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Non-invasive prenatal testing: A diagnostic innovation shaped by commercial interests and the regulation conundrum

Abstract : Non-invasive prenatal testing (NIPT) is grounded in the analysis of free circulating fetal DNA (cfDNA) in pregnant women's blood. The rolling out of this screening method was in large part driven by commercial firms, which hoped to reach a huge potential market by offering a test that was expected to be risk-free, reliable, inexpensive, and able to detect a wide range of genetic traits of the future child. To date, most predictions about the scope and uses of NIPT have not materialized: in 2020 NIPT detects only a limited number of genetic anomalies, while results have to be confirmed by amniocentesis. NIPT has become a commercial success. Nevertheless the implementation of NIPT has tended to diverge across different national settings. In countries that already have state-sponsored screening for Down risk, NIPT has been offered by the state health insurance to women defined as “high risk”, using a variant of the test that detects only three autosomal aneuploidies: trisomy 21, 13 and 18. These countries effectively regulate the supply of NIPT on grounds of cost-effectiveness and reliability. In countries without state-sponsored screening for Down risk, in contrast, multiple versions of NIPT covering a wider range of birth defects are commonly available on the free market, and purchased by women at low as well as high risk of having an affected child. Market-based healthcare systems tend to present women who can afford to pay for NIPT with a largely unregulated choice of technologies – though reimbursement rules imposed by private insurance providers may serve in effect to regulate use by those consumers who cannot afford to pay for tests from their own pockets. This regulatory divergence is shaped by the presence or absence of prior state-sponsored screening programs for Down risk.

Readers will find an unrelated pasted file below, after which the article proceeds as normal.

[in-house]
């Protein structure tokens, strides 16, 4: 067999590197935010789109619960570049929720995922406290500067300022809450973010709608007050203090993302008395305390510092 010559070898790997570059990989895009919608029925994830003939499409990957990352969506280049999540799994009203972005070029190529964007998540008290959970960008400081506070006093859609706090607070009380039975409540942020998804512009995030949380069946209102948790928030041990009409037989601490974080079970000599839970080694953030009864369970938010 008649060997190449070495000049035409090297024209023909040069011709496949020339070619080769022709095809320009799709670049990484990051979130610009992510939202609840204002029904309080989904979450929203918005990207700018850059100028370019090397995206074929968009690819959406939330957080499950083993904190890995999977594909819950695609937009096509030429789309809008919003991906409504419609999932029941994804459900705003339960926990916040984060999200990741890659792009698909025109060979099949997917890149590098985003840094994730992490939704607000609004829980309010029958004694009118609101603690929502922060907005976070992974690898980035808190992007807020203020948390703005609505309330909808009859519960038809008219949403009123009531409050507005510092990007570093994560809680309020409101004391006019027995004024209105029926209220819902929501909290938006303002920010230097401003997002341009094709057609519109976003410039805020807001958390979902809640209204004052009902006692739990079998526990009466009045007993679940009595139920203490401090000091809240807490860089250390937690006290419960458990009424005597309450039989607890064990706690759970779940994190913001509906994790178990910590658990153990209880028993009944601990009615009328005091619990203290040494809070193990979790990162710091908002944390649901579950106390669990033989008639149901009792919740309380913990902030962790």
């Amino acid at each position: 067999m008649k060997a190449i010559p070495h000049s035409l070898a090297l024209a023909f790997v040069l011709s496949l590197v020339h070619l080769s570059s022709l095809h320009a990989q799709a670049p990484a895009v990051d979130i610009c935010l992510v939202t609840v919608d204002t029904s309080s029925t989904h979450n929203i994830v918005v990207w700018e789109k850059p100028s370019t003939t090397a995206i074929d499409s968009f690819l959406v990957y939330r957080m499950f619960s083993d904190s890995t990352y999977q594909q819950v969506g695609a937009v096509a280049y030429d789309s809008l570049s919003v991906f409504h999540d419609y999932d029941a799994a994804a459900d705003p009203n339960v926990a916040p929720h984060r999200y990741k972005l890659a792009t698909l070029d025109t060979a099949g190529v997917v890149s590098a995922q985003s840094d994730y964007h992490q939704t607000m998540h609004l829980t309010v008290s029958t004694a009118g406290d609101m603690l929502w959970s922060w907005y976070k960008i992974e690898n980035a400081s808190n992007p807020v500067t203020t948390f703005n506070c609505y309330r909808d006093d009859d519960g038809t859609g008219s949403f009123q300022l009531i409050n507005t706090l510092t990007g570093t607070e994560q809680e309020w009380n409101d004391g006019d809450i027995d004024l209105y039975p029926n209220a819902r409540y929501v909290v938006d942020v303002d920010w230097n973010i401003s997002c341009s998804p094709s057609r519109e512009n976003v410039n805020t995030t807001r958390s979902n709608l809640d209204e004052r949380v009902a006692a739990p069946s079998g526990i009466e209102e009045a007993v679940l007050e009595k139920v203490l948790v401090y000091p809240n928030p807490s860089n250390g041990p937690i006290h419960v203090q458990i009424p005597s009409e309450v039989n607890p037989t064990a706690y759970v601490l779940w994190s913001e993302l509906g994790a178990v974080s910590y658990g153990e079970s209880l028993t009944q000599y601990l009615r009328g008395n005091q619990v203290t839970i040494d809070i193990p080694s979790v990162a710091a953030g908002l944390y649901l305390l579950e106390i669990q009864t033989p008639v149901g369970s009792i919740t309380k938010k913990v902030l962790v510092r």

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Submitted on : Tuesday, December 14, 2021 - 3:15:53 PM
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Ilana Löwy. Non-invasive prenatal testing: A diagnostic innovation shaped by commercial interests and the regulation conundrum. Social Science and Medicine, Elsevier, 2020, pp.113064. ⟨10.1016/j.socscimed.2020.113064⟩. ⟨hal-03480032⟩



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